Sunday, January 8, 2012
Greenville News 8 January 2012: Don't jump from NCLB frying pan to the fire
[expanded and cited version at The Daily Kos: "Government "Options": A Contradiction in Terms*"]
The largest federal education initiative, No Child Left Behind (NCLB), has proven in a decade to be the worst federal education initiative as well. Under the Barack Obama administration we are experiencing Orwellian double-speak in more federal programs—Race to the Top (RttT) and opting out of NCLB—that claim to be addressing NCLB flaws but are in fact guaranteed to make bad even worse.
South Carolina created controversy during the RttT application process, and our state is poised for even more controversy as Superintendent Zais plans to pursue opting out of NCLB. The problem with opting out of NCLB is that the Obama administration is using the language of offering states relief from federal education intrusion to insure even greater and more damaging federal education intrusion.
A notable danger in opting out of NCLB is that many states are moving teacher accountability and evaluation toward a test-based system, often referred to as value-added modeling (VAM) and merit pay. SC should find every alternative to the damage being done by NCLB, but we must not fall prey to jumping out of the frying pan and into the fire by embracing the exact elements of NCLB—standards, testing, and accountability—that have caused the legislation to fail students and public education.
Over the past thirty years, we must acknowledge, all fifty states have implemented large-scale experiments in standards, testing, and accountability, resulting in all fifty states claiming today that public schools are failing. The reason for this outcome—one we should have anticipated—is that educational quality is not linked primarily to standards, testing, and accountability, but to the larger social and community characteristics of every child in the U.S. and SC.
The accountability era, then, has failed to improve the education of children across the U.S. and in SC; thus, it makes little sense that the same process will improve teacher quality directly and student outcomes indirectly, simply because we mandate that accountability. But, beyond the shear failure of logic of this next step, teacher accountability and evaluation should not be linked to student test scores for many reasons:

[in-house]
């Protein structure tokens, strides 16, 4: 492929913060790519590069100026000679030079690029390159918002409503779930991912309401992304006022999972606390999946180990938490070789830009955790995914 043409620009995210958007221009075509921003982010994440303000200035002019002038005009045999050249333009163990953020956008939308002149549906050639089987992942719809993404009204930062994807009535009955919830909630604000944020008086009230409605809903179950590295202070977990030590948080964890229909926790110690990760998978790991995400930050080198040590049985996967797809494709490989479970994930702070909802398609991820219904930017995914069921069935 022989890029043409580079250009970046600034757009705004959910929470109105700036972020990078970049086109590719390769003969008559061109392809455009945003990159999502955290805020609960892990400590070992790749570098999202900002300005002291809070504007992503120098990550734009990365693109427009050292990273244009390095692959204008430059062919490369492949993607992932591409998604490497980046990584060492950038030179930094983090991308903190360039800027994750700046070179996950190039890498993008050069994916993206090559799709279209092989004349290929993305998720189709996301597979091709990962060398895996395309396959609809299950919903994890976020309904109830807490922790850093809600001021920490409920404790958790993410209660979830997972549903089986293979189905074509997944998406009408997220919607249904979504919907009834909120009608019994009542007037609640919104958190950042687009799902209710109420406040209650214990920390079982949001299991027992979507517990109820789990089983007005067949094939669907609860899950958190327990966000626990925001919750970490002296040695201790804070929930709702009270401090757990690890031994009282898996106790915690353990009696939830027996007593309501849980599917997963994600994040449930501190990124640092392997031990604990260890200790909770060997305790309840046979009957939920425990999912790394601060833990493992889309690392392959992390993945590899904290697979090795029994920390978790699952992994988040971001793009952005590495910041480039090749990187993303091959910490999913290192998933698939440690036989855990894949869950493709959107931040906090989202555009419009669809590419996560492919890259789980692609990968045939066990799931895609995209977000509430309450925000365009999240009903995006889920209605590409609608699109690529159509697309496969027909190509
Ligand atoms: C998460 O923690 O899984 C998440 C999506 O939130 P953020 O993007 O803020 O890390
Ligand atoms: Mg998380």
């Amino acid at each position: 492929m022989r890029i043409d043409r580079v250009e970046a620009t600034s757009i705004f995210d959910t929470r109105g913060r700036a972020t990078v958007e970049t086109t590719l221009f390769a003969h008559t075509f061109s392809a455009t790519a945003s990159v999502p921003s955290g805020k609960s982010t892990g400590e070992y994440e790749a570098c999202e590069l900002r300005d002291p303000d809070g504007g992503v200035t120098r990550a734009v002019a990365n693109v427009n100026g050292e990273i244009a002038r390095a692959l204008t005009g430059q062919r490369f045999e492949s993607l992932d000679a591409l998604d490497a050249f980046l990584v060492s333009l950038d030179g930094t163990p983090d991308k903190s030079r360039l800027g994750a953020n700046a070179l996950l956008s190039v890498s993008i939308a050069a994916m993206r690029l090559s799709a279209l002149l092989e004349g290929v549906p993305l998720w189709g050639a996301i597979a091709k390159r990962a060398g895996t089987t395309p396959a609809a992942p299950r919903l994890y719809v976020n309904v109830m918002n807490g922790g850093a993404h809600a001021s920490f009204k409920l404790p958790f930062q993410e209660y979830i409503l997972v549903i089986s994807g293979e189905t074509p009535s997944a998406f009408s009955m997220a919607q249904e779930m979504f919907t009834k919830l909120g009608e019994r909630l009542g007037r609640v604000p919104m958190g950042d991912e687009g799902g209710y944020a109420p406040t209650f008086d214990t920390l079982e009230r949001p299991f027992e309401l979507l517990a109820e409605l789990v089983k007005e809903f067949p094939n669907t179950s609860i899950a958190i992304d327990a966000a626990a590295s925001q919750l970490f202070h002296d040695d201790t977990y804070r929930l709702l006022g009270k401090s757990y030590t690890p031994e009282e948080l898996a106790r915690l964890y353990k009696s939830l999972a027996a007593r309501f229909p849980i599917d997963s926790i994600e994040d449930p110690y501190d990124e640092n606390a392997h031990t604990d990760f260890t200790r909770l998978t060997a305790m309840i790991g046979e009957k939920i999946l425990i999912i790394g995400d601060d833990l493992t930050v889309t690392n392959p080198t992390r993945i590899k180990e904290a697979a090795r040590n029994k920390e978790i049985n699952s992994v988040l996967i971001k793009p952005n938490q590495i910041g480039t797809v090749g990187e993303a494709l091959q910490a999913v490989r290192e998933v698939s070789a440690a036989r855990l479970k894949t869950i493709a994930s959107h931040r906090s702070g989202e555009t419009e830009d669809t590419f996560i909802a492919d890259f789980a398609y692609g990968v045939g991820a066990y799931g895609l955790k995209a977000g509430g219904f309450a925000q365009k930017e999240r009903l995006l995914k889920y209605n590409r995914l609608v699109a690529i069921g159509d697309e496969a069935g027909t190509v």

• Standardized testing remains strongly correlated with gender, socio-economic, and racial biases—making them inappropriate for evaluating students and their teachers.
• Every test is designed for a specific reason, and no test should be used for accountability or evaluation of a different population than the one for which the test was designed. A classic example of this mistake is the SAT—a test designed only to predict freshman college success, but mistakenly used each year to rank and evaluate schools and entire state’s education quality. Tests designed to measure student learning are not necessarily valid for evaluating teacher quality.
• Merit pay, even in the free market, has been shown repeatedly through research to be ineffective for increasing quality of worker outcomes; in fact, merit pay proves to be counter-productive—especially when applied to education, where teachers are more interested in the conditions of their teaching assignment than with increased pay.
• Merit pay and linking teacher accountability and evaluation to test scores increase the competitive nature of education, a process deterred by competition and enhanced by collaboration and cooperation.
• The current research on VAM has proven to be highly volatile, meaning that the status of a teacher one year varies significantly over the following years. In other words, the labeling and ranking of teachers—as with the labeling and ranking of students—have more to do with characteristics unrelated to teaching and learning such as the home characteristics of the students.
• Linking teacher accountability and evaluation with student test scores will discourage teachers from working with the most challenging student populations—high-poverty students, special needs students, and English language learners—that need high quality teachers the most.
• Focusing on revamping teacher accountability and evaluation shifts time, resources, and energy on a bureaucratic process that allows our state to ignore the primary source of educational failure—social inequity, poverty. The conditions of a child’s life associated with her/his home—access to health care, food security, eye care, personal safety—remain conditions neither students nor their teachers have any control over but those conditions are the strongest correlation with the tests used to label and judge students and teachers.
A central flaw of NCLB has been a misguided approach to solutions, one that ignores identifying the problems before mandating those solutions. NCLB and now both RttT and opting out of NCLB are all making yet another flaw: Seeking to mandate outcomes by holding students and teachers accountable for situations over which they have little or no control. High-stakes testing, despite our best efforts, remain a reflection of conditions that are not academic.
SC is now best served by opting out of opting out, if the only options we have are to implement more harmful federal mandates cloaked as relief from federal mandates.